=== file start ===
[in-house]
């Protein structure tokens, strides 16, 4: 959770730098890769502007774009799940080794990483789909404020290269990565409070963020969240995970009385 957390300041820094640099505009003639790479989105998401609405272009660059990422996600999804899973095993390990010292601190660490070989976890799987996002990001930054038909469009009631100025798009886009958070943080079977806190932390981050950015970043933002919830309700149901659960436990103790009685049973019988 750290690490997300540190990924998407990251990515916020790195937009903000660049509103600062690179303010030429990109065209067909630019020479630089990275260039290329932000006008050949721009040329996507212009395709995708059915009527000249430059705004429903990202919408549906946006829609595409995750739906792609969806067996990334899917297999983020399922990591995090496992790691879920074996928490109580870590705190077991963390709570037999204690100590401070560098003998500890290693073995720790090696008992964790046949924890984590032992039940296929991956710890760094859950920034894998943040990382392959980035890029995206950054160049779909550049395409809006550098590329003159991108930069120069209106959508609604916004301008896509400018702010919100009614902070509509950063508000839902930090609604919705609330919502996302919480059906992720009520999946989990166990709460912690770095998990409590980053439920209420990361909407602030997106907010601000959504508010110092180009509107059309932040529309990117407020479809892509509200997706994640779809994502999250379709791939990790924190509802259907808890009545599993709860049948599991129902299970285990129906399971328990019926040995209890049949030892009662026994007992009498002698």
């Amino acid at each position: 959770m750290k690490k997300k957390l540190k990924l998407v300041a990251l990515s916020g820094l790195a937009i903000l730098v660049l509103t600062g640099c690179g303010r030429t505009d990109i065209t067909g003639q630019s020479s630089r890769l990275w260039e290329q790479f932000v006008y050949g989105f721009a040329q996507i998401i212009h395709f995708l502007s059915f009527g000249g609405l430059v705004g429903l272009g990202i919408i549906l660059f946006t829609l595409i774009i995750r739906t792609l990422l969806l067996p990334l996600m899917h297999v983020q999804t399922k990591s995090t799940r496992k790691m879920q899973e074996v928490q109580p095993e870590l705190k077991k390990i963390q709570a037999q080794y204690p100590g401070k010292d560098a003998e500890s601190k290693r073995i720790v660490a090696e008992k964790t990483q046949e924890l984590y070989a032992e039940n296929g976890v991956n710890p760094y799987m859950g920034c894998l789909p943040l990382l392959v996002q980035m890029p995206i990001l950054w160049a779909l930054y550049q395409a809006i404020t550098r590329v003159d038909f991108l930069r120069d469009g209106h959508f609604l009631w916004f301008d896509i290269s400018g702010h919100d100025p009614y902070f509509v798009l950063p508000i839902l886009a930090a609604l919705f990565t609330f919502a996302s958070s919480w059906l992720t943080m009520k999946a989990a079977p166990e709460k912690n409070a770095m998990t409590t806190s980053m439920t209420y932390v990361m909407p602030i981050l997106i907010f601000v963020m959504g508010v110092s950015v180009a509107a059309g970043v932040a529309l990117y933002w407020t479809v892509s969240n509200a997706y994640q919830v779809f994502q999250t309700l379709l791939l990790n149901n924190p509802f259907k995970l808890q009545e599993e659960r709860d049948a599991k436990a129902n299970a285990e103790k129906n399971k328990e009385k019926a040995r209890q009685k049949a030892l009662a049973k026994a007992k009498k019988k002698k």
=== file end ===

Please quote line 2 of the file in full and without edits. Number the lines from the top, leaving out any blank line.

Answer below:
């Protein structure tokens, strides 16, 4: 959770730098890769502007774009799940080794990483789909404020290269990565409070963020969240995970009385 957390300041820094640099505009003639790479989105998401609405272009660059990422996600999804899973095993390990010292601190660490070989976890799987996002990001930054038909469009009631100025798009886009958070943080079977806190932390981050950015970043933002919830309700149901659960436990103790009685049973019988 750290690490997300540190990924998407990251990515916020790195937009903000660049509103600062690179303010030429990109065209067909630019020479630089990275260039290329932000006008050949721009040329996507212009395709995708059915009527000249430059705004429903990202919408549906946006829609595409995750739906792609969806067996990334899917297999983020399922990591995090496992790691879920074996928490109580870590705190077991963390709570037999204690100590401070560098003998500890290693073995720790090696008992964790046949924890984590032992039940296929991956710890760094859950920034894998943040990382392959980035890029995206950054160049779909550049395409809006550098590329003159991108930069120069209106959508609604916004301008896509400018702010919100009614902070509509950063508000839902930090609604919705609330919502996302919480059906992720009520999946989990166990709460912690770095998990409590980053439920209420990361909407602030997106907010601000959504508010110092180009509107059309932040529309990117407020479809892509509200997706994640779809994502999250379709791939990790924190509802259907808890009545599993709860049948599991129902299970285990129906399971328990019926040995209890049949030892009662026994007992009498002698």